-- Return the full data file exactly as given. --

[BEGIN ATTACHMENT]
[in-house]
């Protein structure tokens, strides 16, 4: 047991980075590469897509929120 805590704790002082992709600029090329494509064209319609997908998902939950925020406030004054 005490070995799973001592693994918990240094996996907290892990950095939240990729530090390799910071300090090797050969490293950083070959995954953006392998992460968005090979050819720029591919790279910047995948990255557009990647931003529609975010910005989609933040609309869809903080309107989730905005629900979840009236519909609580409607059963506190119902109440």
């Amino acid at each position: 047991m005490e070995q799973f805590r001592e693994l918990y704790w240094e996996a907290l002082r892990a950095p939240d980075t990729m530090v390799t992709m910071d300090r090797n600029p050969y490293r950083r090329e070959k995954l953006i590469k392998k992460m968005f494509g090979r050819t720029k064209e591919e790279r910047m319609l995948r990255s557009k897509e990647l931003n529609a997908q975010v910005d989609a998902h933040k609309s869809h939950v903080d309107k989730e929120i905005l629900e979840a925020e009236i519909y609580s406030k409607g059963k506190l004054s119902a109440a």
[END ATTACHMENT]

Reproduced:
[in-house]
């Protein structure tokens, strides 16, 4: 047991980075590469897509929120 805590704790002082992709600029090329494509064209319609997908998902939950925020406030004054 005490070995799973001592693994918990240094996996907290892990950095939240990729530090390799910071300090090797050969490293950083070959995954953006392998992460968005090979050819720029591919790279910047995948990255557009990647931003529609975010910005989609933040609309869809903080309107989730905005629900979840009236519909609580409607059963506190119902109440």
């Amino acid at each position: 047991m005490e070995q799973f805590r001592e693994l918990y704790w240094e996996a907290l002082r892990a950095p939240d980075t990729m530090v390799t992709m910071d300090r090797n600029p050969y490293r950083r090329e070959k995954l953006i590469k392998k992460m968005f494509g090979r050819t720029k064209e591919e790279r910047m319609l995948r990255s557009k897509e990647l931003n529609a997908q975010v910005d989609a998902h933040k609309s869809h939950v903080d309107k989730e929120i905005l629900e979840a925020e009236i519909y609580s406030k409607g059963k506190l004054s119902a109440a």